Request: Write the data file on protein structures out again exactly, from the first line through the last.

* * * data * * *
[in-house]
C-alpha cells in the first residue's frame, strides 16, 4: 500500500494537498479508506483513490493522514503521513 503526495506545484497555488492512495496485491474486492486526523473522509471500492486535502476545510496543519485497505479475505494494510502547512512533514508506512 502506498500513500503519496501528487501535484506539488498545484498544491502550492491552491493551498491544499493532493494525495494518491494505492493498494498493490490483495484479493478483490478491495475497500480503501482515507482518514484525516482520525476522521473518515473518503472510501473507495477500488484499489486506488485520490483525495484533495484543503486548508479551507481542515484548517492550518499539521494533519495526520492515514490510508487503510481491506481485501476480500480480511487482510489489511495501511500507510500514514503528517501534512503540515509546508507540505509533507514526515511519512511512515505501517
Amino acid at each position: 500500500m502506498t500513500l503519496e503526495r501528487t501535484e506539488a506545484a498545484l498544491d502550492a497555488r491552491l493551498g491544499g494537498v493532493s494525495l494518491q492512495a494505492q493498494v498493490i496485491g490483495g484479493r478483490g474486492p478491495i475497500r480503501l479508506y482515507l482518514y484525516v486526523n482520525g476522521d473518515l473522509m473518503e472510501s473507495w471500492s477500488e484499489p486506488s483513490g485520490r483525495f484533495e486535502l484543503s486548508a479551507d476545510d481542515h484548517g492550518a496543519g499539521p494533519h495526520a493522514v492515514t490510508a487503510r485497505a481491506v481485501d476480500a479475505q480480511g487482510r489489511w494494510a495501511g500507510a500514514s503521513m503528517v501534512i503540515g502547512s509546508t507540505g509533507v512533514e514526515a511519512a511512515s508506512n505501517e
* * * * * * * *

[in-house]
C-alpha cells in the first residue's frame, strides 16, 4: 500500500494537498479508506483513490493522514503521513 503526495506545484497555488492512495496485491474486492486526523473522509471500492486535502476545510496543519485497505479475505494494510502547512512533514508506512 502506498500513500503519496501528487501535484506539488498545484498544491502550492491552491493551498491544499493532493494525495494518491494505492493498494498493490490483495484479493478483490478491495475497500480503501482515507482518514484525516482520525476522521473518515473518503472510501473507495477500488484499489486506488485520490483525495484533495484543503486548508479551507481542515484548517492550518499539521494533519495526520492515514490510508487503510481491506481485501476480500480480511487482510489489511495501511500507510500514514503528517501534512503540515509546508507540505509533507514526515511519512511512515505501517
Amino acid at each position: 500500500m502506498t500513500l503519496e503526495r501528487t501535484e506539488a506545484a498545484l498544491d502550492a497555488r491552491l493551498g491544499g494537498v493532493s494525495l494518491q492512495a494505492q493498494v498493490i496485491g490483495g484479493r478483490g474486492p478491495i475497500r480503501l479508506y482515507l482518514y484525516v486526523n482520525g476522521d473518515l473522509m473518503e472510501s473507495w471500492s477500488e484499489p486506488s483513490g485520490r483525495f484533495e486535502l484543503s486548508a479551507d476545510d481542515h484548517g492550518a496543519g499539521p494533519h495526520a493522514v492515514t490510508a487503510r485497505a481491506v481485501d476480500a479475505q480480511g487482510r489489511w494494510a495501511g500507510a500514514s503521513m503528517v501534512i503540515g502547512s509546508t507540505g509533507v512533514e514526515a511519512a511512515s508506512n505501517e